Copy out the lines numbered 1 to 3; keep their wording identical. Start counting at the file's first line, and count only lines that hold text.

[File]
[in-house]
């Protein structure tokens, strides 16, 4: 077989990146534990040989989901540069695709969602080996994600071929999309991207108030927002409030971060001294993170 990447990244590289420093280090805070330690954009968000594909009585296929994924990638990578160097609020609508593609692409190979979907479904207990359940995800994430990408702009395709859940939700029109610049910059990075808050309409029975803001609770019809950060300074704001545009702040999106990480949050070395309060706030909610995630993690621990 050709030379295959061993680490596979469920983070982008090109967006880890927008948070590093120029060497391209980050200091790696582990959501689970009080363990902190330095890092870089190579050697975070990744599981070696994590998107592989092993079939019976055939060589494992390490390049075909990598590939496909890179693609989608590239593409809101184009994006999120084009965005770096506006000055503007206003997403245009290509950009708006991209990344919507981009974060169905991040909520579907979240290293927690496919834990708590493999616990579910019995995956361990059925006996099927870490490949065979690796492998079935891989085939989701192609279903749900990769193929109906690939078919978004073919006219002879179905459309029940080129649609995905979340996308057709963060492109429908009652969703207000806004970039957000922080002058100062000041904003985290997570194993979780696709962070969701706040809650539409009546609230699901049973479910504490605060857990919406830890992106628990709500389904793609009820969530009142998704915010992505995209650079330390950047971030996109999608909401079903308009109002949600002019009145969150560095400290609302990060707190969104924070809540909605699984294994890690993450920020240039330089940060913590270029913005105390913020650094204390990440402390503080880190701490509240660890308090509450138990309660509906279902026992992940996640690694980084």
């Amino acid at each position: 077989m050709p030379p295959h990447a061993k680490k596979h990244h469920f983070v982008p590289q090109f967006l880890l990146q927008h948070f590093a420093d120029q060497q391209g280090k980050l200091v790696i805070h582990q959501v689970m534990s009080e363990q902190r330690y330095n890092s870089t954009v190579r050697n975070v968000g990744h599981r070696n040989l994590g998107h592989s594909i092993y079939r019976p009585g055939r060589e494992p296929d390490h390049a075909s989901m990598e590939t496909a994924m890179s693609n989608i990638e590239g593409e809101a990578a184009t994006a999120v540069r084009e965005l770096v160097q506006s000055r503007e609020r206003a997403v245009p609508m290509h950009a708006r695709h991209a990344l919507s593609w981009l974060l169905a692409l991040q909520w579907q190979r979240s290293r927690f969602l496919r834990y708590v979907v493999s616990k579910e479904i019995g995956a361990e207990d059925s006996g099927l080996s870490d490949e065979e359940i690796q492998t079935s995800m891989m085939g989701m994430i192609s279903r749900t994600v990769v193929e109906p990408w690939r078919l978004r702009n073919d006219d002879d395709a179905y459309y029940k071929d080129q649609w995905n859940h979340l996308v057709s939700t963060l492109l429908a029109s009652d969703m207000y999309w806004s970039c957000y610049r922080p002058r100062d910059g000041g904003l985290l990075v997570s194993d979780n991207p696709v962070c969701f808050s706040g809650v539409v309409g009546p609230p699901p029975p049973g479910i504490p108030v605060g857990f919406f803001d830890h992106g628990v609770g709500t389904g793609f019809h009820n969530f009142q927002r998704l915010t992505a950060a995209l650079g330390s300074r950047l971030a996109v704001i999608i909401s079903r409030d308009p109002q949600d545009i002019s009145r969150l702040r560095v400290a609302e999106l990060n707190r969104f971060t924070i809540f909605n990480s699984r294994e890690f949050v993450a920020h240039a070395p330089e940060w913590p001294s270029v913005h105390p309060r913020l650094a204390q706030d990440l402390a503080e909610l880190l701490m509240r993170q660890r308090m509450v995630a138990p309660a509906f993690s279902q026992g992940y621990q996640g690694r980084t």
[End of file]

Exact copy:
[in-house]
């Protein structure tokens, strides 16, 4: 077989990146534990040989989901540069695709969602080996994600071929999309991207108030927002409030971060001294993170 990447990244590289420093280090805070330690954009968000594909009585296929994924990638990578160097609020609508593609692409190979979907479904207990359940995800994430990408702009395709859940939700029109610049910059990075808050309409029975803001609770019809950060300074704001545009702040999106990480949050070395309060706030909610995630993690621990 050709030379295959061993680490596979469920983070982008090109967006880890927008948070590093120029060497391209980050200091790696582990959501689970009080363990902190330095890092870089190579050697975070990744599981070696994590998107592989092993079939019976055939060589494992390490390049075909990598590939496909890179693609989608590239593409809101184009994006999120084009965005770096506006000055503007206003997403245009290509950009708006991209990344919507981009974060169905991040909520579907979240290293927690496919834990708590493999616990579910019995995956361990059925006996099927870490490949065979690796492998079935891989085939989701192609279903749900990769193929109906690939078919978004073919006219002879179905459309029940080129649609995905979340996308057709963060492109429908009652969703207000806004970039957000922080002058100062000041904003985290997570194993979780696709962070969701706040809650539409009546609230699901049973479910504490605060857990919406830890992106628990709500389904793609009820969530009142998704915010992505995209650079330390950047971030996109999608909401079903308009109002949600002019009145969150560095400290609302990060707190969104924070809540909605699984294994890690993450920020240039330089940060913590270029913005105390913020650094204390990440402390503080880190701490509240660890308090509450138990309660509906279902026992992940996640690694980084």
């Amino acid at each position: 077989m050709p030379p295959h990447a061993k680490k596979h990244h469920f983070v982008p590289q090109f967006l880890l990146q927008h948070f590093a420093d120029q060497q391209g280090k980050l200091v790696i805070h582990q959501v689970m534990s009080e363990q902190r330690y330095n890092s870089t954009v190579r050697n975070v968000g990744h599981r070696n040989l994590g998107h592989s594909i092993y079939r019976p009585g055939r060589e494992p296929d390490h390049a075909s989901m990598e590939t496909a994924m890179s693609n989608i990638e590239g593409e809101a990578a184009t994006a999120v540069r084009e965005l770096v160097q506006s000055r503007e609020r206003a997403v245009p609508m290509h950009a708006r695709h991209a990344l919507s593609w981009l974060l169905a692409l991040q909520w579907q190979r979240s290293r927690f969602l496919r834990y708590v979907v493999s616990k579910e479904i019995g995956a361990e207990d059925s006996g099927l080996s870490d490949e065979e359940i690796q492998t079935s995800m891989m085939g989701m994430i192609s279903r749900t994600v990769v193929e109906p990408w690939r078919l978004r702009n073919d006219d002879d395709a179905y459309y029940k071929d080129q649609w995905n859940h979340l996308v057709s939700t963060l492109l429908a029109s009652d969703m207000y999309w806004s970039c957000y610049r922080p002058r100062d910059g000041g904003l985290l990075v997570s194993d979780n991207p696709v962070c969701f808050s706040g809650v539409v309409g009546p609230p699901p029975p049973g479910i504490p108030v605060g857990f919406f803001d830890h992106g628990v609770g709500t389904g793609f019809h009820n969530f009142q927002r998704l915010t992505a950060a995209l650079g330390s300074r950047l971030a996109v704001i999608i909401s079903r409030d308009p109002q949600d545009i002019s009145r969150l702040r560095v400290a609302e999106l990060n707190r969104f971060t924070i809540f909605n990480s699984r294994e890690f949050v993450a920020h240039a070395p330089e940060w913590p001294s270029v913005h105390p309060r913020l650094a204390q706030d990440l402390a503080e909610l880190l701490m509240r993170q660890r308090m509450v995630a138990p309660a509906f993690s279902q026992g992940y621990q996640g690694r980084t």